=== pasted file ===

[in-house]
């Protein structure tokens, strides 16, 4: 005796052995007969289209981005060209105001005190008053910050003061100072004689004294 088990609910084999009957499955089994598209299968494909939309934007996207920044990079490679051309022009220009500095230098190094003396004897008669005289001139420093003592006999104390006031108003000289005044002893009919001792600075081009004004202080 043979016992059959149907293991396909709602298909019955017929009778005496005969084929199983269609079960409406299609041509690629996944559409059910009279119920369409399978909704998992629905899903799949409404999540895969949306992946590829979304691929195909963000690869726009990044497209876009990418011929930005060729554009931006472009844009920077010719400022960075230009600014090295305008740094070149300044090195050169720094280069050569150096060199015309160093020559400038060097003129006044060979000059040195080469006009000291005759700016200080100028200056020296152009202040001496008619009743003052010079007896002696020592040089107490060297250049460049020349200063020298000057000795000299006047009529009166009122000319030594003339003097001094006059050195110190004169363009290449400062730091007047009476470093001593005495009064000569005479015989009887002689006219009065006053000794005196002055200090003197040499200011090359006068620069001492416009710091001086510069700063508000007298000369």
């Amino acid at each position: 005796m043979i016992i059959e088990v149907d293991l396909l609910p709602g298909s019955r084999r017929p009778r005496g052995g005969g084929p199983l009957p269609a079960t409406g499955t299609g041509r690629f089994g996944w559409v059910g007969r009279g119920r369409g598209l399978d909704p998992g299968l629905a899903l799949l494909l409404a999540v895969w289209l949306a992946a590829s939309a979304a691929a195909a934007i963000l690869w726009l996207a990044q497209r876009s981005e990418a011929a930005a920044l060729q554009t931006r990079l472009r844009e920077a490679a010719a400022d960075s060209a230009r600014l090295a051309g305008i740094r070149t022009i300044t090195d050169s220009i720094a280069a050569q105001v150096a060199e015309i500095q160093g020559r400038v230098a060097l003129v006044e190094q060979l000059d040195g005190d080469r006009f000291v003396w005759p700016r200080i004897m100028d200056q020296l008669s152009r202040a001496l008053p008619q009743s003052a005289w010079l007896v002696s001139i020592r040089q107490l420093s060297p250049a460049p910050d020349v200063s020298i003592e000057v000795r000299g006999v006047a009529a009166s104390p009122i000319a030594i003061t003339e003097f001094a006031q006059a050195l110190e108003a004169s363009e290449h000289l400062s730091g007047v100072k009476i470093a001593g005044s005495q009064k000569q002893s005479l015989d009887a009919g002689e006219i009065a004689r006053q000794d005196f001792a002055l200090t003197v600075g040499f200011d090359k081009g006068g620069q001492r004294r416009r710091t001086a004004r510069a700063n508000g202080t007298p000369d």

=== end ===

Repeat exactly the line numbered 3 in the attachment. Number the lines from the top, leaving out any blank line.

């Amino acid at each position: 005796m043979i016992i059959e088990v149907d293991l396909l609910p709602g298909s019955r084999r017929p009778r005496g052995g005969g084929p199983l009957p269609a079960t409406g499955t299609g041509r690629f089994g996944w559409v059910g007969r009279g119920r369409g598209l399978d909704p998992g299968l629905a899903l799949l494909l409404a999540v895969w289209l949306a992946a590829s939309a979304a691929a195909a934007i963000l690869w726009l996207a990044q497209r876009s981005e990418a011929a930005a920044l060729q554009t931006r990079l472009r844009e920077a490679a010719a400022d960075s060209a230009r600014l090295a051309g305008i740094r070149t022009i300044t090195d050169s220009i720094a280069a050569q105001v150096a060199e015309i500095q160093g020559r400038v230098a060097l003129v006044e190094q060979l000059d040195g005190d080469r006009f000291v003396w005759p700016r200080i004897m100028d200056q020296l008669s152009r202040a001496l008053p008619q009743s003052a005289w010079l007896v002696s001139i020592r040089q107490l420093s060297p250049a460049p910050d020349v200063s020298i003592e000057v000795r000299g006999v006047a009529a009166s104390p009122i000319a030594i003061t003339e003097f001094a006031q006059a050195l110190e108003a004169s363009e290449h000289l400062s730091g007047v100072k009476i470093a001593g005044s005495q009064k000569q002893s005479l015989d009887a009919g002689e006219i009065a004689r006053q000794d005196f001792a002055l200090t003197v600075g040499f200011d090359k081009g006068g620069q001492r004294r416009r710091t001086a004004r510069a700063n508000g202080t007298p000369d």